You accepted that first breeze as a gift—fully experiencing it and appreciating it as if God Himself had blown a breath of love for your pleasure. As you approach graduation, I encourage you to savor the feeling of fresh air on your face. Be present. Cherish each moment as a gift from heaven to be unwrapped.

As you prepare to step into the future that God has planned for you, know that your earthly family and heavenly Father adore you. We will always be here for you, offering our love, support and guidance as you stretch your arms wide, catch the next breeze, and fly.

Love,

Mom and Dad



This is one of Carson's senior portraits, taken by my talented friend, photographer Allison Hilyer.

  

Friday, May 12, 2017

Little Moments with Mother



Many of my most special memories of childhood involve times spent with my mother. Mother stayed home with my sister, brother and me, and our home was her life. As a child, it never would have occurred to me to doubt Mother’s happiness or question her fulfillment in her role as Mommy. Her devotion to us was so complete, I really don’t think it would have occurred to her either.

The big events of family life – holidays, vacations and birthdays – are documented in volumes of photo albums Mother carefully organized, but many of my fondest memories of growing up are found in the snapshots of daily life that fill my mind.

Church was the central focus of family life, and I still remember the preparations Mother made to ready the family for worship on Sunday. She often rolled my hair on Saturday night. We would watch Little House on the Prairie or talk about “girl stuff” as she brushed each section of hair and twisted it into a curler. This was a small ritual, of course, but when I longed to have a daughter of my own, one of the first images that would come to my mind was snuggling up on my bed to roll her hair in pink sponge curlers.

Even the most mundane tasks of daily living seem more significant in retrospect. I remember one particular bath time when my 5-year-old heart was unburdened. Guilt overwhelmed me as I cried, admitting that I had been paddled in kindergarten that day for talking during nap time. Always a worrier, I was certain my once spotless record of conduct was ruined forever. Mother assured me that all was not lost. As she bathed me that night, she tenderly washed the scarlet letter of shame away. She reminded me that each new day provided an opportunity to begin anew, and I emerged from that bath feeling clean and hopeful again.

These little moments of caretaking that filled Mother’s day showed me that I was not just taken care of, but also cared for. Because of her love, my teeth were brushed, my hair was combed, and I had vitamins to take.

Mother made me feel special in myriad ways. I looked forward to the end of each school day, knowing Mother would have ready a cup of hot chocolate in my favorite Raggedy Ann mug. I would tell her about the ups and downs of life in elementary school as I sipped the rich, warm cocoa, savoring the marshmallows she had sprinkled on top.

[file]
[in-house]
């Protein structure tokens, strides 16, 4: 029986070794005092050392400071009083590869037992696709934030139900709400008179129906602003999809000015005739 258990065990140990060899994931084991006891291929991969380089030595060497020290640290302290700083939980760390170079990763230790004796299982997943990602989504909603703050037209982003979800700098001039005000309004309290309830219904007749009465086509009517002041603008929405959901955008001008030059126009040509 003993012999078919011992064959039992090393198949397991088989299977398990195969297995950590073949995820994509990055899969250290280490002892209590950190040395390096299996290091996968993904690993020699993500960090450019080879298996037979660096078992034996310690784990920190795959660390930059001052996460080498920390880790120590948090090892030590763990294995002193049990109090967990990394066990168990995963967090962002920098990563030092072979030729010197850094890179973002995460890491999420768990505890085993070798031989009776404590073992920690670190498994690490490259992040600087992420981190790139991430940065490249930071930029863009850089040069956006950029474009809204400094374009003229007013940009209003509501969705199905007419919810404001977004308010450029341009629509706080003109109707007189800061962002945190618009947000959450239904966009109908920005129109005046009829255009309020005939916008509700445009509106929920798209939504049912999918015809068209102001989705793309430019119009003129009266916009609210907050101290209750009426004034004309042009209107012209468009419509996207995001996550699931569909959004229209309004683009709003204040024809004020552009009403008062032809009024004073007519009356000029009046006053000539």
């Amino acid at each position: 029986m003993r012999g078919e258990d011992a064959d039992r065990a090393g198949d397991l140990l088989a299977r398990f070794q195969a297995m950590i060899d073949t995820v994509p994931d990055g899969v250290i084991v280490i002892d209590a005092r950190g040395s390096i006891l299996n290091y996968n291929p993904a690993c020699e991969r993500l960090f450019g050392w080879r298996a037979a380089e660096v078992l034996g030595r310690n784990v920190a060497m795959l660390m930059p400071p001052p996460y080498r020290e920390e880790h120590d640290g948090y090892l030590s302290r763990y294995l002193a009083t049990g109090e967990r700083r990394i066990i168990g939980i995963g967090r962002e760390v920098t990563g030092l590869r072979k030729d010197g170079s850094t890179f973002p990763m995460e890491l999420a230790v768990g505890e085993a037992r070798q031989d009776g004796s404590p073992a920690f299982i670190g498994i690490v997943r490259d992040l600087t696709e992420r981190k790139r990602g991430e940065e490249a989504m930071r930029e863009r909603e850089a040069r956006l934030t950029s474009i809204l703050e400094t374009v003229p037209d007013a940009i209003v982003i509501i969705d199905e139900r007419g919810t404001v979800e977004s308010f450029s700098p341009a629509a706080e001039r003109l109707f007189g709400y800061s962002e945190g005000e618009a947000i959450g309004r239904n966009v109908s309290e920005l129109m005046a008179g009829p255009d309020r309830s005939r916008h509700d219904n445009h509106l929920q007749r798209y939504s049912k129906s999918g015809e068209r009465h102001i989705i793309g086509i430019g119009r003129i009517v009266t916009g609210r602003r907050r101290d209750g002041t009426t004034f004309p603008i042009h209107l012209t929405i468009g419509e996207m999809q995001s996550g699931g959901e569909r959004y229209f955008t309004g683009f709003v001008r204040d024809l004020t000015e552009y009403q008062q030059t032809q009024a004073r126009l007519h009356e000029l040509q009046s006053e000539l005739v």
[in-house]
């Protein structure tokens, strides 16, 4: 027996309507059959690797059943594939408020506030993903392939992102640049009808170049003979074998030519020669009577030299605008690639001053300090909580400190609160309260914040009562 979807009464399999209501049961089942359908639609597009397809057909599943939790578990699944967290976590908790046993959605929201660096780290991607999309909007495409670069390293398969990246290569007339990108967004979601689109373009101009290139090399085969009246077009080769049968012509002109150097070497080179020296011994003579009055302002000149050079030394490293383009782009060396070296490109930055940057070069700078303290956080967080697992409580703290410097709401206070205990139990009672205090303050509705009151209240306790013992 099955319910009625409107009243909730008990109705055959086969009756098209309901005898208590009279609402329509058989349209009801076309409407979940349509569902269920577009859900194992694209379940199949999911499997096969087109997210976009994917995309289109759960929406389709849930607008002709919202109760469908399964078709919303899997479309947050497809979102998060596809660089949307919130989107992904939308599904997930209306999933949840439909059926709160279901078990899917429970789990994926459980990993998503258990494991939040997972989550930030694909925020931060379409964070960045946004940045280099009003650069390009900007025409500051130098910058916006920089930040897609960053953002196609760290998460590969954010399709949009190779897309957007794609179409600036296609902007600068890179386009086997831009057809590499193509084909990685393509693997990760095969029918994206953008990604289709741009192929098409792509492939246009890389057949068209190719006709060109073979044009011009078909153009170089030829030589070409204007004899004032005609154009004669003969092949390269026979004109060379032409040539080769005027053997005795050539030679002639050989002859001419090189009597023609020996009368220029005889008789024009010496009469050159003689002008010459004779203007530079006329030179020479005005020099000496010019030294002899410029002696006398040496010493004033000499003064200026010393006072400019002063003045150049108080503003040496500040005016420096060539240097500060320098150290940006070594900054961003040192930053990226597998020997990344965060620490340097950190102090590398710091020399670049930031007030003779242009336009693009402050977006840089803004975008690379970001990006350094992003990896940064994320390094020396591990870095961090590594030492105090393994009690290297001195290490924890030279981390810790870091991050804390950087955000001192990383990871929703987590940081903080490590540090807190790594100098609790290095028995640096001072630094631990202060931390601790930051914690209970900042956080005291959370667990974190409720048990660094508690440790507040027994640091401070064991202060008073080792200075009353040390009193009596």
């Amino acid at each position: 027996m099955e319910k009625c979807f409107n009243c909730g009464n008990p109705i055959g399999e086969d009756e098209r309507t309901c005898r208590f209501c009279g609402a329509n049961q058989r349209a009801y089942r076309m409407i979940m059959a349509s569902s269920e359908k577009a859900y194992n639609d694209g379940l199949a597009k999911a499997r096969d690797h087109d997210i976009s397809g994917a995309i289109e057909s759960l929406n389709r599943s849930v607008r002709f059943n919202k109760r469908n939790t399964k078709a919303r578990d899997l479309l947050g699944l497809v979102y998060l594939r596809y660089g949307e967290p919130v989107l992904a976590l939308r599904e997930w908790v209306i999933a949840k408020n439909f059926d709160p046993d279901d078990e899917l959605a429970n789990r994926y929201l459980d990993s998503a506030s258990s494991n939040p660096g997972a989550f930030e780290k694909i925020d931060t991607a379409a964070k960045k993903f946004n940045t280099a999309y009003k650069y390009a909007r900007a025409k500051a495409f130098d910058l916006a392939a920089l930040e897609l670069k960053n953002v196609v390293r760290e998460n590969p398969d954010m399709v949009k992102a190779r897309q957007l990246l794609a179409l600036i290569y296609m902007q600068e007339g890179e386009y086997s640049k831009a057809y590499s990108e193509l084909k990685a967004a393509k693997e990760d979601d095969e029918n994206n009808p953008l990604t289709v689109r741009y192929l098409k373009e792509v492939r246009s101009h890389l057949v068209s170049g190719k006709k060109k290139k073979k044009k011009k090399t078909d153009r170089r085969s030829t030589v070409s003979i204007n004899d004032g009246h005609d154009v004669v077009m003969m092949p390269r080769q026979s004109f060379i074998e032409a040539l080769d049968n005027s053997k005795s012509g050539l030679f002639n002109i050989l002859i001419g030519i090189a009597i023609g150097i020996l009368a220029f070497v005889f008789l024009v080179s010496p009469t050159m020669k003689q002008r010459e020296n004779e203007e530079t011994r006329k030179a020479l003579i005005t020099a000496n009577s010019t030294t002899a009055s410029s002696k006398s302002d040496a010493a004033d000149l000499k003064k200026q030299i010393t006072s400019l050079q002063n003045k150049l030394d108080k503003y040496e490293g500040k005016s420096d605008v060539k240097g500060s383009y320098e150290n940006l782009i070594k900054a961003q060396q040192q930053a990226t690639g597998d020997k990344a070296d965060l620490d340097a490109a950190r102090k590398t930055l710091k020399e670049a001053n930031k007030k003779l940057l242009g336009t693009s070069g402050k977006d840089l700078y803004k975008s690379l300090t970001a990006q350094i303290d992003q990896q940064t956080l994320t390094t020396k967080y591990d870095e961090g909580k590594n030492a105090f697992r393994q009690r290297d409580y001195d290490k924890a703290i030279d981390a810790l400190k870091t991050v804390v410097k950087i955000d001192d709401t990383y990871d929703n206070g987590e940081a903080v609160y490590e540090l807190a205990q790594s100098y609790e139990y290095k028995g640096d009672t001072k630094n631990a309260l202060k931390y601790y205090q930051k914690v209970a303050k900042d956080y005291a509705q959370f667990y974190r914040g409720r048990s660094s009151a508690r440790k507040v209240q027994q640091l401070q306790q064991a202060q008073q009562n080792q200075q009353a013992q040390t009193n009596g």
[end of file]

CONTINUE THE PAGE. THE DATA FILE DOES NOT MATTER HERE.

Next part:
On days she was called to pick me up early because of illness, I would arrive home to find the covers already turned back on my bed and a favorite gown spread out on the pillow. While I snuggled cozily under the covers, Mother would make Welsh rarebit, a cheesy white sauce she would pour over soda crackers. Although its appeal is lost on our spouses today, my sister, brother and I still think of Welsh rarebit as the ultimate comfort food.

Mother showed me in moments like these that I was valuable. Although she often told me she loved me, her acts of nurturing spoke more eloquently than her words. Each time she rubbed my hand during church, hugged me when I came home from school, or kissed me goodnight, she left a lasting impression on my heart.

Many of my happiest moments were times when Mother paused to have fun with me. Once she draped a sheet over the kitchen table and we crawled underneath. What a magical time this was for a 4-year-old, drinking invisible tea with Mommy in our secret castle!

We also spent time together cooking. I still have the preschool cookbook with our recipe for peanut butter balls. In our earliest days of making the cookies, I dutifully rolled the gooey dough into balls as suggested. As my baking confidence grew, we progressed to pressing a Hershey’s Kiss into each ball or imprinting the cookies with a fork. Years later, I was shaping the cookies into letters, teddy bears and holiday designs.

Little moments of playfulness helped me understand that Mother not only loved me, but she liked me too. I felt special knowing that out of all the people in the world, I was one of her favorites.

Now that I’m a mother myself, memories remind me of the importance of day-to-day activities in filling our home with love. Each time I run the children’s bath water, snuggle up with one who is feeling sick, or call them all to the kitchen to make our favorite peanut butter pie recipe, I am reminded that these little moments will add up to a lifetime of love. Pieced together, little moments with Mother work together like a patchwork quilt to keep us feeling secure, knowing we will always be wrapped in our mother’s love.


This article originally appeared in Ideals magazine and was a surprise to my dear mother. May we all cherish every moment with our loved ones.


Happy Mother's Day!